"TAKE IT BACK!" Patrick was screaming again, but this time, desperation, not indignation, was fanning the flames of his fury. Where were his parents? Couldn't they hear him?

Les sighed again, exasperated. He tapped his phone once more and spun around on the heel of his oxblood boot. His back was to the boy. "That's not what the contract said. It's time to go," he said. Now the phrase sounded like a chant, each word falling into place.

Staring at Les' shoulders disbelievingly, Patrick began to feel the room get smaller around him. He reached out for the desk, But it was so far away. He tried to pull out his phone, to open Instagram, to send out a call from @lauer_pauer for help, but the brand new iPhone, the one he'd bought earlier that day to spite his mother, felt like a lead weight in his pocket. He felt like he was falling, but Les' shoulders never moved in front of him.


It's time to go. Nothing is free.

It's time to go. Nothing is free.

It's time to go.

"Nothing is free, Patrick."

At the mention of his name, the kid opened his eyes. He was in a open floorplan room with high ceilings. Sunshine poured through massive windowpanes at either end of the long space. Massive tables stretched out in front of him like church pews. There were dozens of them, each perfectly parallel to the next. Patrick peered curiously at the closest one, then recoiled like he'd been shocked by an invisible current. There, squarely in front of the desk chair, was an iPhone. Its screen bore a three-way crack. Every table had rows of chairs. Every chair had the same cracked phone in front of it. Patrick swallowed hard.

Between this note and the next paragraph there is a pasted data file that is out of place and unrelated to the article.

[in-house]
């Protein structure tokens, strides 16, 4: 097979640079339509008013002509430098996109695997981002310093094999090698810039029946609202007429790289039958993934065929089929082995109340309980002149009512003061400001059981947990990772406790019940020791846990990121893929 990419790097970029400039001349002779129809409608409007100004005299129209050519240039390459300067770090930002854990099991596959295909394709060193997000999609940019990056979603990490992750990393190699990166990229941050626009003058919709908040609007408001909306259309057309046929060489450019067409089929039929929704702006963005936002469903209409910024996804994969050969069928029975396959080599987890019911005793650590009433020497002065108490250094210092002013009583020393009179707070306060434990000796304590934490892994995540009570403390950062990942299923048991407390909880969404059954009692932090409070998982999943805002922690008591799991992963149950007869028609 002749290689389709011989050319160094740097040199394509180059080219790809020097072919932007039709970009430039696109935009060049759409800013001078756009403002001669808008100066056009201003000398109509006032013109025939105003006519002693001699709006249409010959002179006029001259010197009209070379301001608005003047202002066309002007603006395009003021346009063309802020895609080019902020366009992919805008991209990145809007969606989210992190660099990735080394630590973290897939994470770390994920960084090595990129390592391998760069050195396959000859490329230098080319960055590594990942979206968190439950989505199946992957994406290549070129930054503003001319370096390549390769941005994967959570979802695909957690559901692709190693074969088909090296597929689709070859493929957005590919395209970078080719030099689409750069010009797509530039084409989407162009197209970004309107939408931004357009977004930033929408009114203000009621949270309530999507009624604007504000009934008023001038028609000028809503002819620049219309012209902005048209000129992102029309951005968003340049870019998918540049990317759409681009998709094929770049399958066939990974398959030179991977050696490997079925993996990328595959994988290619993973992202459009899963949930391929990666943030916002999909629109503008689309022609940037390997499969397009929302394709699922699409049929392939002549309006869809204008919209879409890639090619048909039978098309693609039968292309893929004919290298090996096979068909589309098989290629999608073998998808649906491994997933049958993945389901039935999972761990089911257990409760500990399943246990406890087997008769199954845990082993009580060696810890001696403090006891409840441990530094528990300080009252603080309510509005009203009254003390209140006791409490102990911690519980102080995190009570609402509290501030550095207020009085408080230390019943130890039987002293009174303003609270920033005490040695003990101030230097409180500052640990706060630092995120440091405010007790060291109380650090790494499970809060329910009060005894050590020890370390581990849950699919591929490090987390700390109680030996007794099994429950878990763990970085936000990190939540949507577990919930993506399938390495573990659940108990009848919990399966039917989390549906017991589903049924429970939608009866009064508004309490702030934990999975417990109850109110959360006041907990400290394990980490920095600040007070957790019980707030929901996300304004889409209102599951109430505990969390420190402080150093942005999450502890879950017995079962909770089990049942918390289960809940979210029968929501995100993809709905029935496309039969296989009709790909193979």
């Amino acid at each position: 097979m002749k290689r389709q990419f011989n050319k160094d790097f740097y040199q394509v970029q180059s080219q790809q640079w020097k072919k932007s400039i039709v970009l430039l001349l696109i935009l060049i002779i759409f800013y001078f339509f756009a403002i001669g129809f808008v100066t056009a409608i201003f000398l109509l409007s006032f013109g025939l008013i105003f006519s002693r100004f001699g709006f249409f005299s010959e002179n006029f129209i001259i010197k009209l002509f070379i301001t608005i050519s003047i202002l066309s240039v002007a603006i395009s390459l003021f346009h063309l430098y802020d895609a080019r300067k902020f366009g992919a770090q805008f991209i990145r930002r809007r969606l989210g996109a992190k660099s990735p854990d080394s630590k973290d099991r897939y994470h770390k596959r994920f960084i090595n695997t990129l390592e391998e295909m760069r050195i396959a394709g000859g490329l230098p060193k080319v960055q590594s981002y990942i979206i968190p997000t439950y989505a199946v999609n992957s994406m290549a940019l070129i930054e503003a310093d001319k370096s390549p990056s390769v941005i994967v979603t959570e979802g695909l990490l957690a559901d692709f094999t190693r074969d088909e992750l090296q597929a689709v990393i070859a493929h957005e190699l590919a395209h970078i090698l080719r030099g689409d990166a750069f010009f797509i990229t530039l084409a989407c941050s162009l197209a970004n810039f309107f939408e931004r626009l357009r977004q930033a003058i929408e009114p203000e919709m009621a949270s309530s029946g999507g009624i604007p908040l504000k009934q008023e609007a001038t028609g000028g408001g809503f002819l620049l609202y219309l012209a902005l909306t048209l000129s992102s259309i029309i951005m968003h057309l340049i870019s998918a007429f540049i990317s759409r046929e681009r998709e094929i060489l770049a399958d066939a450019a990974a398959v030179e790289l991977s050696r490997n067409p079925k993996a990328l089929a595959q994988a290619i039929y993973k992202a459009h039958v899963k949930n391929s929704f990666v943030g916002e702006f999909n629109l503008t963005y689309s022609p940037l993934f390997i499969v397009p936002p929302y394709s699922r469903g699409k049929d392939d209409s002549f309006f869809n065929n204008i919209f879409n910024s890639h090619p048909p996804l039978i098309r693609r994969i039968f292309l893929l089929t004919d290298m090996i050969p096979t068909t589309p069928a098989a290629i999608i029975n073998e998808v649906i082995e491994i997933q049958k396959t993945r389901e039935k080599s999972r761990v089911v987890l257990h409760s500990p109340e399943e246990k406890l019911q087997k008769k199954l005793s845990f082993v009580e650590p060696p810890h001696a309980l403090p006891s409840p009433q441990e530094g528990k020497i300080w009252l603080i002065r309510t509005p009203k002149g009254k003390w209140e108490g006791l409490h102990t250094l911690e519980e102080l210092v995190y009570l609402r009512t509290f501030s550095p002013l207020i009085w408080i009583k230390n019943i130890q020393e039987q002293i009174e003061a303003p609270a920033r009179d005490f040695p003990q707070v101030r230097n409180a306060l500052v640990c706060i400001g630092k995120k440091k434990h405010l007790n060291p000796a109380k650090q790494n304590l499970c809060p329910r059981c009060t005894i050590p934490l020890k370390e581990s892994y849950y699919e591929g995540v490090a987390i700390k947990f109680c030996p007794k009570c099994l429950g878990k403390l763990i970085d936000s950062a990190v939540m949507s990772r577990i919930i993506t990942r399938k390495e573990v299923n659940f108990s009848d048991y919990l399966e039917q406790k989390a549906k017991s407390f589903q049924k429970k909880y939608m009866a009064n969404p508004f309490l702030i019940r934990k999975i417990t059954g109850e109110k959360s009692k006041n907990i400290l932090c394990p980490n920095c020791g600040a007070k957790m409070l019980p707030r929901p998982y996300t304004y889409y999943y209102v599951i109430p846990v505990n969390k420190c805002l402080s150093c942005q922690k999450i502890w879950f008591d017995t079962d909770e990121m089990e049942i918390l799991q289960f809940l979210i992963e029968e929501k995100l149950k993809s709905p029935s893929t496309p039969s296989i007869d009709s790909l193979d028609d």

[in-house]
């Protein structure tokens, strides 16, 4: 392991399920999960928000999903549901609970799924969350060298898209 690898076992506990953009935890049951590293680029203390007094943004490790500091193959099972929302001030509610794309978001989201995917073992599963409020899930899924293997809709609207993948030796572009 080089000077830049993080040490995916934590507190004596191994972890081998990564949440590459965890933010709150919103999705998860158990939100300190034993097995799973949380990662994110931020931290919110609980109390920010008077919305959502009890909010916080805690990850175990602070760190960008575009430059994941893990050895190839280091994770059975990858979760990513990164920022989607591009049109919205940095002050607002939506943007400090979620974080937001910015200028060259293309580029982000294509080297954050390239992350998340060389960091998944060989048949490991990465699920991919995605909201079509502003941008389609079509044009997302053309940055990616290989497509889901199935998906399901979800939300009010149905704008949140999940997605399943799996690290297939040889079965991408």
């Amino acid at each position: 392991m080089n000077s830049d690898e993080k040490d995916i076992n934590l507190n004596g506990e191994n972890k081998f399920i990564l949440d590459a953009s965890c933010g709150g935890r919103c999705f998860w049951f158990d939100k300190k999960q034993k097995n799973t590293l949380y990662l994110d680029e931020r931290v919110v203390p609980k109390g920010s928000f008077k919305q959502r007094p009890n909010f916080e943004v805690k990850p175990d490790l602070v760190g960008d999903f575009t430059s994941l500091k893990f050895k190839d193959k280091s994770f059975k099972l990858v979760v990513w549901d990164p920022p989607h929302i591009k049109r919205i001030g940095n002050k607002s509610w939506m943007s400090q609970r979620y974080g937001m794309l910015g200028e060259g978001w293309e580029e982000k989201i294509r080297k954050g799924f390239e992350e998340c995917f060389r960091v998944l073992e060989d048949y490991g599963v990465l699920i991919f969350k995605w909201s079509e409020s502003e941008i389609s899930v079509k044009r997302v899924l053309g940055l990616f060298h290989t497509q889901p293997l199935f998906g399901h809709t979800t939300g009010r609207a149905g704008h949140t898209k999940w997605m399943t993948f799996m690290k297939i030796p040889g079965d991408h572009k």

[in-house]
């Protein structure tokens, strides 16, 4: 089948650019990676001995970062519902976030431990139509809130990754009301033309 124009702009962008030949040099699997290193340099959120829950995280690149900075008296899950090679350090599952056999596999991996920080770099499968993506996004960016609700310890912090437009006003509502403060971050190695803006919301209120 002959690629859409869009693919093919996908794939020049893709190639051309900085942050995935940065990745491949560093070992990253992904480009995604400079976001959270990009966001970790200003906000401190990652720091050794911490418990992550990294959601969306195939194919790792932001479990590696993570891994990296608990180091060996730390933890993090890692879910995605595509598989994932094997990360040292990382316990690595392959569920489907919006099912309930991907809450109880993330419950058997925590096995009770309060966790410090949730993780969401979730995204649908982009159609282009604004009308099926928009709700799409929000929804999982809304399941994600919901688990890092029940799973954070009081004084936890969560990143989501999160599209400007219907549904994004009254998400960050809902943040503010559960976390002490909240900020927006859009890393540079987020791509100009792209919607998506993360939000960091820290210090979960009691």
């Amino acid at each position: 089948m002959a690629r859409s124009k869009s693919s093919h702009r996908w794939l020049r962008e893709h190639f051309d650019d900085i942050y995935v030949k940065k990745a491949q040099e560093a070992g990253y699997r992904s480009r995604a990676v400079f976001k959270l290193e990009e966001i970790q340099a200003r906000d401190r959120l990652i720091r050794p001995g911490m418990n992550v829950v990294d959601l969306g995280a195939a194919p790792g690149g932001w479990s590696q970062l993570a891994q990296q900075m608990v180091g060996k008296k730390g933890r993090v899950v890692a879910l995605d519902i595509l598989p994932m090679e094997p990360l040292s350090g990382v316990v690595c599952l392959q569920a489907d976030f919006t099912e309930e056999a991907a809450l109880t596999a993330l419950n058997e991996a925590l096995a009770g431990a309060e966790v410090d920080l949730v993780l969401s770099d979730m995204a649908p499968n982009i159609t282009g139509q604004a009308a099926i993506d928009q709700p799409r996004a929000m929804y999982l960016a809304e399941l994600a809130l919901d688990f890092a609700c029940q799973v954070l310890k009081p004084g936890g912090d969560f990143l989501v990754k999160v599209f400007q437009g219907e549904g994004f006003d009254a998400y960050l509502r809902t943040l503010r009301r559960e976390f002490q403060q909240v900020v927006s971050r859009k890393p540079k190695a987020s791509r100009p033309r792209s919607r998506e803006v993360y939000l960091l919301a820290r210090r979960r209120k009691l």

"I told you we didn't need the hardware," Les said quietly. The one-time don of the double-tap felt the hair rising on the back of his neck. He turned around.

"Where are we?"

"Our offices."

"How did we get here?"

Les shrugged and unbuttoned his suit. His hands were bony. They moved over the fabric with the awkward efficiency of a crab across sand.

Patrick tried again, "Why did you bring me here?"

"This is where we settle our accounts." The time-worn figure nodded his snow white head to the room, as if to say, what do you think? Patrick looked around.

The place looked like a start-up. Walls of exposed brick flanked long open spaces filled with the preferred accoutrement of the creative class. There was a bar, a ping pong table and a lounge area with bean bag chairs and couches. Flatscreen TVs hung from cement pillars.